Date of Award

Spring 1-1-2011

Document Type

Dissertation

Degree Name

Doctor of Philosophy (PhD)

First Advisor

Marguerite Moritz

Second Advisor

Bella Mody

Third Advisor

Nabil Echchaibi

Fourth Advisor

Timothy Weston

Fifth Advisor

James Millward

Abstract

Chinese media have seen a grand transformation since the 1980s. However, the relationship between Chinese media and its 56 ethnic minority groups is underresearched. This dissertation intends to contribute to this field by examining media and in the context of the Uyghurs, a Turkic-speaking Muslim people who reside in China’s far west Xinjiang Uyghur Autonomous Region. Uyghurs number nine million, and consequently this research focuses on a sub-group of them: Minkaohan, who are ethnic Uyghurs who have attended Mandarin-language schools.

This dissertation examines the post 9/11 representation of Uyghurs in Chinese state media and shows how Minkaoahan react to these portrayals. By examining Minkaohan, we can better understand the degree to which Chinese media depicts or disregards complexity in its representations of Uyghurs and the meaning-making practices of Minkaohan. This dissertation also studies how Han Chinese in Xinjiang perceive Uyghurs in relation to media.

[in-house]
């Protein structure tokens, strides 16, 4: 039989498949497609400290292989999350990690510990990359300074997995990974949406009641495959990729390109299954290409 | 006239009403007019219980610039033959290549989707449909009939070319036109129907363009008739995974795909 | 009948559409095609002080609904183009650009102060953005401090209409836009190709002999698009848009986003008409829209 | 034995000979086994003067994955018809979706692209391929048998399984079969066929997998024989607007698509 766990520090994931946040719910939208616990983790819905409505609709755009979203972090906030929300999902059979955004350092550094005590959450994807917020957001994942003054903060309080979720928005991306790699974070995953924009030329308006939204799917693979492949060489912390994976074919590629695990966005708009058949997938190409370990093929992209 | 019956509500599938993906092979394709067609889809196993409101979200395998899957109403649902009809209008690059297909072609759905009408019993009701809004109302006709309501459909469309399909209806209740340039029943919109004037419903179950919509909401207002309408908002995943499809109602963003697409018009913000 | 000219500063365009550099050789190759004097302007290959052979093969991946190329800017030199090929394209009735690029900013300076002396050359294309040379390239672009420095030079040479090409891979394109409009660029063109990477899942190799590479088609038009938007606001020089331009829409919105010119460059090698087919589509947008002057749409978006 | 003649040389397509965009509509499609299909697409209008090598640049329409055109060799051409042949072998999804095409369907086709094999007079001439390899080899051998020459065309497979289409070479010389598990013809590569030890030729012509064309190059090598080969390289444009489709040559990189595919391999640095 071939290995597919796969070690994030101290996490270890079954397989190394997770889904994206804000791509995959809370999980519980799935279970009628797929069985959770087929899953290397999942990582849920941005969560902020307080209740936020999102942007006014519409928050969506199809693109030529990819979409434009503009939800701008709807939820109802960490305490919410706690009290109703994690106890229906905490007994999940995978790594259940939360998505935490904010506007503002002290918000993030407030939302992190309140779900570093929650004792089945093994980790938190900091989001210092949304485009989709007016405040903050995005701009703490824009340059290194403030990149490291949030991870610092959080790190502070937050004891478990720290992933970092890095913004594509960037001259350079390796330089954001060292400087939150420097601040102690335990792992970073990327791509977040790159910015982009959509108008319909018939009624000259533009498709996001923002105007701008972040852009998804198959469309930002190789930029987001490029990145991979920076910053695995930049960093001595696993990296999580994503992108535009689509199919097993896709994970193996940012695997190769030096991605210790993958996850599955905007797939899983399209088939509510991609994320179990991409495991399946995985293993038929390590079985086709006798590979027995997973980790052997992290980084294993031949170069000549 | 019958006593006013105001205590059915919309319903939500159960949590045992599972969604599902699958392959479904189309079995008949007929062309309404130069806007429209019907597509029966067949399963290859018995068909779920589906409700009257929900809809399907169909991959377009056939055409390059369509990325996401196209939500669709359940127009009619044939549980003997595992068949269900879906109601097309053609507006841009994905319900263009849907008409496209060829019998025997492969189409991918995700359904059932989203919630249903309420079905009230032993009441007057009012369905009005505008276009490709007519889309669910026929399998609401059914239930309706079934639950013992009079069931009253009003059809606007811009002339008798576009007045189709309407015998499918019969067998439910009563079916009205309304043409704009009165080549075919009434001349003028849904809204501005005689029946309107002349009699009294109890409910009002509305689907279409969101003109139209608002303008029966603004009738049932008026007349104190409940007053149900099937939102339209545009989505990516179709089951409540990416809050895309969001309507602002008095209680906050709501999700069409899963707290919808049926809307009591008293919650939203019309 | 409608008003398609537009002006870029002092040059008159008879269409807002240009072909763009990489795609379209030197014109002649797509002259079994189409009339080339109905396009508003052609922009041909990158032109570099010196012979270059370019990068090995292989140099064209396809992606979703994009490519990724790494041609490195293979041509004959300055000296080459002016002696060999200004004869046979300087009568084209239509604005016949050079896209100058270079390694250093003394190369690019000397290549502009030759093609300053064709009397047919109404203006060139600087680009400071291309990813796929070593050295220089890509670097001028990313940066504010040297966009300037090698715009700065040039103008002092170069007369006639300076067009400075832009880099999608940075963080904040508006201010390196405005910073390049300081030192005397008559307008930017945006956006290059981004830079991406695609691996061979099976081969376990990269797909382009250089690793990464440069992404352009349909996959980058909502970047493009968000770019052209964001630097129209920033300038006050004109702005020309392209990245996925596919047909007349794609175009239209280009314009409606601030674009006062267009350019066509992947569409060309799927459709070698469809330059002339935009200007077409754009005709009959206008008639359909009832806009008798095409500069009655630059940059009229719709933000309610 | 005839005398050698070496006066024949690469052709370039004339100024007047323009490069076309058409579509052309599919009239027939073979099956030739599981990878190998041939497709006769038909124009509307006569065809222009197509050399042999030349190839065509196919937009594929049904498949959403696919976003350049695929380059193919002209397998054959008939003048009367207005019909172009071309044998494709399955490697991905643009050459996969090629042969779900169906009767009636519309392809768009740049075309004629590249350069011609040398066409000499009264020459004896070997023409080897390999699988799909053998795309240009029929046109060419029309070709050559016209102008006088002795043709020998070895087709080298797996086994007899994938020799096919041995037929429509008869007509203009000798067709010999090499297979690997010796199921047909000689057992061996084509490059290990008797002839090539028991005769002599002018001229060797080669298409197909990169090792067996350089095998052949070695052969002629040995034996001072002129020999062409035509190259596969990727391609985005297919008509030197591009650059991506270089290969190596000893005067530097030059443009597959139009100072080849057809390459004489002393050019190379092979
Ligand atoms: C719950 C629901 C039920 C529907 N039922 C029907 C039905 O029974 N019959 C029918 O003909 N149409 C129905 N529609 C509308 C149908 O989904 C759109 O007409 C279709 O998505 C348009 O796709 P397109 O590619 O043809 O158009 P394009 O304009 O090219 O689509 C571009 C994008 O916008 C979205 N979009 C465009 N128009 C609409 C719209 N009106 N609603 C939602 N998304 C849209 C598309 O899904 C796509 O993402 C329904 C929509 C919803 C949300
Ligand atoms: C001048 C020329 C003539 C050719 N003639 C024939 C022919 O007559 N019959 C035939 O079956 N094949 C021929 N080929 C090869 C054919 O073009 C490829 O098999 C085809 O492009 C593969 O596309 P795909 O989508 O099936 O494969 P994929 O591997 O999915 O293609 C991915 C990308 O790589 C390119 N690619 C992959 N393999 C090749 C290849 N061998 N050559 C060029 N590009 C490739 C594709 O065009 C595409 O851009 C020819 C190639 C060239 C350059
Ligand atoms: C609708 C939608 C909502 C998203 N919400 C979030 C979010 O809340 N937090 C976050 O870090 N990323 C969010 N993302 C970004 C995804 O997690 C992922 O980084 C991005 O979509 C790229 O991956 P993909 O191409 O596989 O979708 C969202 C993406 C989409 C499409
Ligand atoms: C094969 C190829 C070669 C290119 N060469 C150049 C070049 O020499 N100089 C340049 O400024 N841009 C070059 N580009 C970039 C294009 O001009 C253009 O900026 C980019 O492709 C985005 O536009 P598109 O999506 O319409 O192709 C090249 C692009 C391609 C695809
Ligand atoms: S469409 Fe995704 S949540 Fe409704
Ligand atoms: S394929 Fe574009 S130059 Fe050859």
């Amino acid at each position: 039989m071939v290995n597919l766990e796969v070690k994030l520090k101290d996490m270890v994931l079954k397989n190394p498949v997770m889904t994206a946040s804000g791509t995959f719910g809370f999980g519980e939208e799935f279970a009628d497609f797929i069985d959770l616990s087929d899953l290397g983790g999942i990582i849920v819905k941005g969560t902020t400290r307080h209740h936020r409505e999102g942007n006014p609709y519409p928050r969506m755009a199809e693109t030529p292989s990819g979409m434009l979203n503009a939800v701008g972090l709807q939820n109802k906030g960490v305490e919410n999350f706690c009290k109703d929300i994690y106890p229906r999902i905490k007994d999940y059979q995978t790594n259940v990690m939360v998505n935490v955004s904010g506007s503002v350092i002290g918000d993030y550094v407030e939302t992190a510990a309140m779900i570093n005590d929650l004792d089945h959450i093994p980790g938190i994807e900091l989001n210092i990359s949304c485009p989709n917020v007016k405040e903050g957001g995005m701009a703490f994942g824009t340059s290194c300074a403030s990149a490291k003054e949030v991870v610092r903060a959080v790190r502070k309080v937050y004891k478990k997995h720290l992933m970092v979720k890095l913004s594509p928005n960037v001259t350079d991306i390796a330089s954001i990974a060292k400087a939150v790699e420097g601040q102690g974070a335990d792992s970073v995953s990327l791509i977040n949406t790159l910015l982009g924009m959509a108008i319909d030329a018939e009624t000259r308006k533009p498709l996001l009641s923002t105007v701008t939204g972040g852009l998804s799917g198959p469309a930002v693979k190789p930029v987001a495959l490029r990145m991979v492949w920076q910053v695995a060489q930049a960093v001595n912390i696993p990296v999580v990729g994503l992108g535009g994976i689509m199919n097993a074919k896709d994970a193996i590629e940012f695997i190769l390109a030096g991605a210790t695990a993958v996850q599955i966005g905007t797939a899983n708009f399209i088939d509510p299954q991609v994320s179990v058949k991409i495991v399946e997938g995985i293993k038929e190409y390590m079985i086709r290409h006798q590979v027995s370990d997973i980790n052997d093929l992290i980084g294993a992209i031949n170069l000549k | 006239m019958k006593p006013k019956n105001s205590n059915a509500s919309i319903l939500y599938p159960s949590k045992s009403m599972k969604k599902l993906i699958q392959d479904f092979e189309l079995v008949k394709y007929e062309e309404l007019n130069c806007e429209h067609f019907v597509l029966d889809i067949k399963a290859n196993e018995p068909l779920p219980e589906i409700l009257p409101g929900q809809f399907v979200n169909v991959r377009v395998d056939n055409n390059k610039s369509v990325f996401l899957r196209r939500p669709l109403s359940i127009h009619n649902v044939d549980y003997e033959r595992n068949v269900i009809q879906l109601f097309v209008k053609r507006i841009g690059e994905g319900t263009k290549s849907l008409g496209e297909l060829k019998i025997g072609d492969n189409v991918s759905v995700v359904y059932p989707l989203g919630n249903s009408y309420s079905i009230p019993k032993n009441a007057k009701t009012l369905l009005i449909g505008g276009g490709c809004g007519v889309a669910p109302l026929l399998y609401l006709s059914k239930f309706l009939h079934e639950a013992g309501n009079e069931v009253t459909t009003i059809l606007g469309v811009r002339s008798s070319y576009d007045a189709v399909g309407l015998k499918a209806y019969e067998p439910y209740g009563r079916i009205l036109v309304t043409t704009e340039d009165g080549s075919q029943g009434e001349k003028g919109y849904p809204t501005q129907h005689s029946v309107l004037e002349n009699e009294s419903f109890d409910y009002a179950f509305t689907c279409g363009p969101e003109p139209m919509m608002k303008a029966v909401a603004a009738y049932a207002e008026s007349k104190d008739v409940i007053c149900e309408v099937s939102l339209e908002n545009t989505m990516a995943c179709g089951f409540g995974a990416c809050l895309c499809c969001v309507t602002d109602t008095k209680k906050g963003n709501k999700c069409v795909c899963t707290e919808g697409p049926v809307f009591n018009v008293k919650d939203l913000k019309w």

Based on a content analysis on four state newspapers and 38 in-depth interviews, this dissertation finds that Uyghurs are represented in China’s state media in a partial and biased way. The content analysis identifies an important shift in Uyghur representation after 9/11, corresponding to an increase in negative depictions of Uyghurs as more related to terrorism and a greater threat to China.

The in-depth interviews reveal that the state media frames are contested by both Uyghur and Han audiences. Minkaohan, as much as they consume state media content, reject the state-produced Uyghur representations. With the Internet, Minkaohan build a set of frames that are in direct competition with the dominant constructs. With regard to Han Chinese audiences, they reject state-media representation of Uyghurs too and refuse to endorse the state produced “terrorism” frame. This study of media and audience frames demonstrates the necessity of examining both media and audience frames in framing analysis, especially in an authoritarian context.

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